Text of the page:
Marine Corps Issues Stop Work Order For SAIC’s Amphibious Assault Vehicles

The Marine Corps has issued a stop work order to SAIC [SAIC] for its Amphibious Assault Vehicles limiting the number of future deliveries as officials evaluate the program ahead of an imminent replacement by BAE Systems’ Amphibious Combat Vehicles (ACV), according to top company officials.

SAIC officials said during a Monday earnings call the stop work order was issued on Aug. 27 and will last for 90 days, with the Marine Corps expected to finalize a new direction for the program.marinecorpsaav

“The partial stop work on AAV is something we’re working very closely with the Marine Corps on to fully understand the long-term strategy there but as it relates to [the acquisition] or long-term strategy, it remains intact. It’s an important part of the business for us. It is an area we believe will drive sustained profitable growth ….and we continue to focus on that and invest in that,” Nazzic Keene, SAIC’s chief operating officer, said during the earning call.

SAIC is the contractor for the Marine Corps’ legacy AAV fleet, which is expected to be phased out by the 2020’s with the arrival of the new ACVs.

The stop work order would specifically halt SAIC’s effort to update a portion of command-and-control AAVs under a survivability upgrade (SU) program. SAIC had received an $11 million deal in August 2017 to overhaul three vehicles to the AAV-SU model (Defense Daily, Aug. 2017).

“We have partnered with SAIC in the past on a variety of programs to include the AAV-C variants (Command and Control), as well as other efforts directly and indirectly. With the cancellation of AAV-SU, PEO Land Systems currently has no other planned activities with SAIC,” Manny Pacheco, a Marine Corps spokesperson, told Defense Daily.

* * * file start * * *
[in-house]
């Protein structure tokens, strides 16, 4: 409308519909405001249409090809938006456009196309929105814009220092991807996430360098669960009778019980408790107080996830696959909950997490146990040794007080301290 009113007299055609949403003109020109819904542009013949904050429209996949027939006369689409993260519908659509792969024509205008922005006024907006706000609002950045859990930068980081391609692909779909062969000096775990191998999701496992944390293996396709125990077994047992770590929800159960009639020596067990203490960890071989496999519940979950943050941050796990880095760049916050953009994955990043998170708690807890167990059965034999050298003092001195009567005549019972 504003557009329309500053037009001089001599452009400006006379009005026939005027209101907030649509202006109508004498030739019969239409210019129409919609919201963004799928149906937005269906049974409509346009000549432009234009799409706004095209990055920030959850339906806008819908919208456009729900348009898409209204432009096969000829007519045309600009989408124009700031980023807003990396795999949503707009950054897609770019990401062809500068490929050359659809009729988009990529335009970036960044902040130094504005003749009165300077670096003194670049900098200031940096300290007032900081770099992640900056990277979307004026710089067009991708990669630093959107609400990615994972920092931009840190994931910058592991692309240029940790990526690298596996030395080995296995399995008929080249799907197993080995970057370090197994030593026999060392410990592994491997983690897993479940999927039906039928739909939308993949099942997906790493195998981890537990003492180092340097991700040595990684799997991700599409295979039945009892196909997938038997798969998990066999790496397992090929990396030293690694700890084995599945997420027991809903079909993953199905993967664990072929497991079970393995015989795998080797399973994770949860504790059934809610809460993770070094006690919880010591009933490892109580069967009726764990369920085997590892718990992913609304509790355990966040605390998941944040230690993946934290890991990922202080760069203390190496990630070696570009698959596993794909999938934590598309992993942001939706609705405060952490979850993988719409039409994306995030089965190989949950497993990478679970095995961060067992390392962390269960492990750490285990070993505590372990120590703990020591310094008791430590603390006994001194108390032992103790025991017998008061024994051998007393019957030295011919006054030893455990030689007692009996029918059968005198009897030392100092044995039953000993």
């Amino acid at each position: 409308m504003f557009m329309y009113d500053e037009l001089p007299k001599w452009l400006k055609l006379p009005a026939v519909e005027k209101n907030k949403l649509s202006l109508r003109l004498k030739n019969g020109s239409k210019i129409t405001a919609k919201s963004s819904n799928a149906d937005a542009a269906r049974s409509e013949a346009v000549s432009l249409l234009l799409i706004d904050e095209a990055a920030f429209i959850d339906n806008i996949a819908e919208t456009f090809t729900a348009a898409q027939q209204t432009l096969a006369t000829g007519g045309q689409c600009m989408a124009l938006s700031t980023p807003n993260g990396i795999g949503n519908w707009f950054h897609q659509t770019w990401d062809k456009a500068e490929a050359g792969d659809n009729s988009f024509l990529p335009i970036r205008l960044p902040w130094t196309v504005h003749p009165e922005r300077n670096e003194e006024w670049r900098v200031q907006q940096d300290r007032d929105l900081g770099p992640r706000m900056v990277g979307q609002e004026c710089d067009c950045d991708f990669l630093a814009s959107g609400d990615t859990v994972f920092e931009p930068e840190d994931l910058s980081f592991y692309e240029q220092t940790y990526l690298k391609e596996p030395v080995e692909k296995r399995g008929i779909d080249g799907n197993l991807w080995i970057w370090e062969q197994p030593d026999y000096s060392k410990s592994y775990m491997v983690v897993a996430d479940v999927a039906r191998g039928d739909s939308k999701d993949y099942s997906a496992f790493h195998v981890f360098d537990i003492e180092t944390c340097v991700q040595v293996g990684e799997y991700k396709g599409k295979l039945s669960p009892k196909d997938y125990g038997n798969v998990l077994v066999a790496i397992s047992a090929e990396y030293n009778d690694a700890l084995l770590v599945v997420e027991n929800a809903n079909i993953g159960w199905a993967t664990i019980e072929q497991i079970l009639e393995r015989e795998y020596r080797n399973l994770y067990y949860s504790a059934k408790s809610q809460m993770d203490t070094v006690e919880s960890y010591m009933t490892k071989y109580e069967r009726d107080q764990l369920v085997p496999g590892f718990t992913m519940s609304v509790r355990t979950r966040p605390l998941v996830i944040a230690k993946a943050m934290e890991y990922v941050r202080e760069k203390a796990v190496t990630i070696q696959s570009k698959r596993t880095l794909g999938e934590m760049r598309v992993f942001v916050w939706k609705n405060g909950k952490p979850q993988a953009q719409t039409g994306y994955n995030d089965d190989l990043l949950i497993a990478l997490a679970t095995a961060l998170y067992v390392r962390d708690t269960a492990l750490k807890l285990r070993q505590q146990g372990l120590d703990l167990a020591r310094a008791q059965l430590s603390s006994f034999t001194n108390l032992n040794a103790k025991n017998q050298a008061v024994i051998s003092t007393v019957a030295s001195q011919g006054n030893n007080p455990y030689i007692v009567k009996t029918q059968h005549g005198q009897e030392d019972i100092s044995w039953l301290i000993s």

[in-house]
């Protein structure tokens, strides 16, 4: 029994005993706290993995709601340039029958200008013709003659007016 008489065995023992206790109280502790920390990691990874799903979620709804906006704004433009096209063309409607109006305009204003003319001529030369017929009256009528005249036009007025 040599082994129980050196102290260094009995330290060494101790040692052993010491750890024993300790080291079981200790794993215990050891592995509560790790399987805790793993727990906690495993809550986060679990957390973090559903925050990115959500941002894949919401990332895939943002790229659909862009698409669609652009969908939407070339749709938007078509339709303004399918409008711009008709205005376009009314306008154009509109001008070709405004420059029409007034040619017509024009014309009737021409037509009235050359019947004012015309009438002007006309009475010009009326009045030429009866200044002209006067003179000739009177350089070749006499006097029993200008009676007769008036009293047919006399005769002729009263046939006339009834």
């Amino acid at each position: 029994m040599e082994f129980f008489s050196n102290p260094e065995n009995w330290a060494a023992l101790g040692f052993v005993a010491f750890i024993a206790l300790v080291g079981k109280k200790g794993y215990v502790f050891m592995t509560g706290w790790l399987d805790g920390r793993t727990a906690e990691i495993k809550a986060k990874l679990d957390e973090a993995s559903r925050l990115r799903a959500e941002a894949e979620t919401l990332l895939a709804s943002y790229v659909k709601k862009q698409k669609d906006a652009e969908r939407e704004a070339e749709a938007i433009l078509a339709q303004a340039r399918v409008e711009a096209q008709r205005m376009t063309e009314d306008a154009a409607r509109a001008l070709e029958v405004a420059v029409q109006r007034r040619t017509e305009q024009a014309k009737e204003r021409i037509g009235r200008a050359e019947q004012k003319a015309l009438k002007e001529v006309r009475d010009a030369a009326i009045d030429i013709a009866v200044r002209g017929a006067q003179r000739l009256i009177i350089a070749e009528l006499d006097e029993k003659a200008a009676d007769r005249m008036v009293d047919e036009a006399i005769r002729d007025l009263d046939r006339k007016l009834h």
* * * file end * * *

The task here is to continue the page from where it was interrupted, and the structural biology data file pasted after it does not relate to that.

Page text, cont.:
In June, the Marine Corps picked BAE Systems over SAIC to deliver the ACV, beginning with a $198 million low rate initial production deal for 30 vehicles (Defense Daily, June 19). Initial deliveries are expected to start in fall 2019.

No protest was filed over the Marine Corps’ decision to pick BAE Systems for the ACV program.

SAIC CEO Tony Moraco, during a second call on Monday related to his company’s acquisition of Engility, told reporters he plans to still pursue a large vehicle portfolio despite the partial stop work order and the loss of the ACV contract.

“We’re still in that business. It’s a broad portfolio with a lot of work out of Crane, Next Gen Combat Vehicle. It’s a wide range and so the ACV loss and AAV are disappointing but the AAV, just to put a finer point on that, is really premature to understand any potential impact or exit. There’s a lot of work yet to do so we’re still very optimistic about our ability to serve the Marine Corps in our modernization programs,” Moraco said.

Pacheco told Defense Daily the ACV program remains on schedule to reach Initial Operational Capability in late 2020.

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